Wednesday, December 28, 2016

Review: If I Was Your Girl

If I Was Your Girl If I Was Your Girl by Meredith Russo
My rating: 3 of 5 stars

Amada is new to school and quite beautiful, so she catches the eyes of the boys and the popular girls. She's used to blending in and trying to stay under the radar, because she has a big secret.  She's transgender, and usually when people find out they react poorly.

Books about secrets are hard for me to read. I spend so much time waiting for the big reveal that it is hard for me to enjoy the plot. When the tension starts right at the beginning and does't let up, I tend to spend more time worrying about what will happen then getting the nuances of the characters. That said, this was an interesting book. I've read memoirs before, but this is the first factionalized account I've read from a transgender person's point of view. I was pleased to have the author's note, because I did have some issues with how streamlined Amanda's transition seemed to go. Ms. Russo's explanation helped with that.

I've put this in the romance section of my library because of the cover, and love story between Amanda and Grant.

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Review: Beast

Beast Beast by Brie Spangler
My rating: 3 of 5 stars

I went into this book fairly blind. I saw that it was listed a Beauty and the Beast retelling and I clicked on it. It's set in modern day, and there is no magic aspect only wishful thinking. So when Jamie, our Beauty, reveals she is transgender, I was a floored as Dylan. I felt like I had stumbled onto another VIB (Very Important Book) like If I Was Your Girl. Only Beast is from the other side of the relationship.

Dylan is called Beast by his classmates because he is huge, hairy, and ugly. He's a six foot fifteen year old. He's super smart, doesn't play football even though he secretly loves it, and is the enforcer for his friend JP's loan business. Although the enforcing is getting old and Dylan wants no part if it anymore. After he "falls" off of the roof of his house, he meets Jamie at therapy for self harmers. They spend the afternoon after therapy talking and he is smitten. When JP meets Jamie, he recognizes that she is different and sees this information as the perfect vehicle to get Dylan back in line.

Dylan's growth, both physically and emotionally make it easy to recommend this one to those looking to expand their world view.

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Wednesday, December 21, 2016

Review: The Girl I Used to Be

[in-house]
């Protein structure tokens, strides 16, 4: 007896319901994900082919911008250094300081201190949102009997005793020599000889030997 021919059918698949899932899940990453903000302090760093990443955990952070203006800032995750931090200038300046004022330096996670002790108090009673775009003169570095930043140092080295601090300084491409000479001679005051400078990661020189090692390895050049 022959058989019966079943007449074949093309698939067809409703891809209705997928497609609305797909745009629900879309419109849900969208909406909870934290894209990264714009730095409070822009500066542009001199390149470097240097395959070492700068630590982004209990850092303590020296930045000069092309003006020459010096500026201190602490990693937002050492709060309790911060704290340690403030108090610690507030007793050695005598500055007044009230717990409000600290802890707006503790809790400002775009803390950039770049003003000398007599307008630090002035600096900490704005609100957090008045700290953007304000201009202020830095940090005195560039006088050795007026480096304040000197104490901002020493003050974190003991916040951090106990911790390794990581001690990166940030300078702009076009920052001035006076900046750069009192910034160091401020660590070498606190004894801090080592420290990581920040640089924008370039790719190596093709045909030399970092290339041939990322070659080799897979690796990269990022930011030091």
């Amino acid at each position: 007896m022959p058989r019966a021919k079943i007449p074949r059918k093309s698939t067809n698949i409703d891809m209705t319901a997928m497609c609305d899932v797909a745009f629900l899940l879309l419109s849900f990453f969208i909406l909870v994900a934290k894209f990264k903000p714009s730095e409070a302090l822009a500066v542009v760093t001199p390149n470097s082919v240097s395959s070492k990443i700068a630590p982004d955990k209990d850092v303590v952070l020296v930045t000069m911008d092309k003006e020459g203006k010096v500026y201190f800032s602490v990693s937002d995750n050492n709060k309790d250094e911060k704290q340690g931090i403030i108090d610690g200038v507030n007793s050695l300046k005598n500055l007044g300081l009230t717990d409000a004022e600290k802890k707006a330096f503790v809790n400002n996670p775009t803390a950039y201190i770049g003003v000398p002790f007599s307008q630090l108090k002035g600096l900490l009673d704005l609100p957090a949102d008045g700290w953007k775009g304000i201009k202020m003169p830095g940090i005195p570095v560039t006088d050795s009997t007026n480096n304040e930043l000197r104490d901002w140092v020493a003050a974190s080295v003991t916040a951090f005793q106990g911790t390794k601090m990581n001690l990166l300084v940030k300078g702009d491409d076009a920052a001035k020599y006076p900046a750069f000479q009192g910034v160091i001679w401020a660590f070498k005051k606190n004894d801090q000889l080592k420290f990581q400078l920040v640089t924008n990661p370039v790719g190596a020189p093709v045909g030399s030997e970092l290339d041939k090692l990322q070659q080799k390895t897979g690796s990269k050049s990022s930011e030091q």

The Girl I Used to Be The Girl I Used to Be by April Henry
My rating: 4 of 5 stars

Olivia returns to her former home after the police inform her that they found her father's jawbone in the woods, near where her mother's body had been found. For years people had presumed he'd been the one to kill her mother. But now that with everything called into question, and the investigation was being reopened. Hiding her true identity, Olivia hopes to find out about the parents she can't remember and who really happened that day in the woods.

This was a quick read, easy to follow and the reveal works well. Fans of Ms. Henry will want to read this one also.

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Wednesday, December 14, 2016

Review: American Ace

American Ace American Ace by Marilyn Nelson
My rating: 3 of 5 stars

Imagine finding out that your dad is not who raised you. Imagine finding this out after your mother dies, in a letter she left you. All you have is the letter, a ring, and a pin that looks like wings, and no one left to ask questions. That’s what has happened to Conner’s dad. At first dad is depressed and withdraws, but then he and Conner decide to see what they can find out. Using the ring as a starting point, they go to the library to begin their research. The inscription leads them to information about the Tuskegee Airmen. As Conner and his dad deal with this new information they grow closer. This super short read brings up some interesting family dynamics and reactions to what it would be like to have your whole world turned upside down.

I think I would have liked it better if it had been a bit longer. The poems are only on the right side of the book, so it was a really short read. I think it took me no longer than 30 minutes.

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Wednesday, December 7, 2016

Review: Afterward

Afterward Afterward by Jennifer Mathieu
My rating: 4 of 5 stars

Caroline's brother, Dylan, was taken. When Dylan was found, so was Ethan, who'd been taken four years ago. Dylan is autistic and can't talk about hat happened to him, so Caroline goes to Ethan to try to get information to help her brother. When Ethan can't really answer her, because his memory is blank in spots, she feels guilty for asking. But she can't stay away, and they end up playing music together, forging an unlikely friendship.

I really like this one. I think I say that about all of Ms. Mathieu's books. Her topics are timely, well researched, sympathetic, and cleverly told. Ethan and Caroline's lives are so different, but linked by tragedy, they are heartrendingly similar. I'd recommend this book to anyone.

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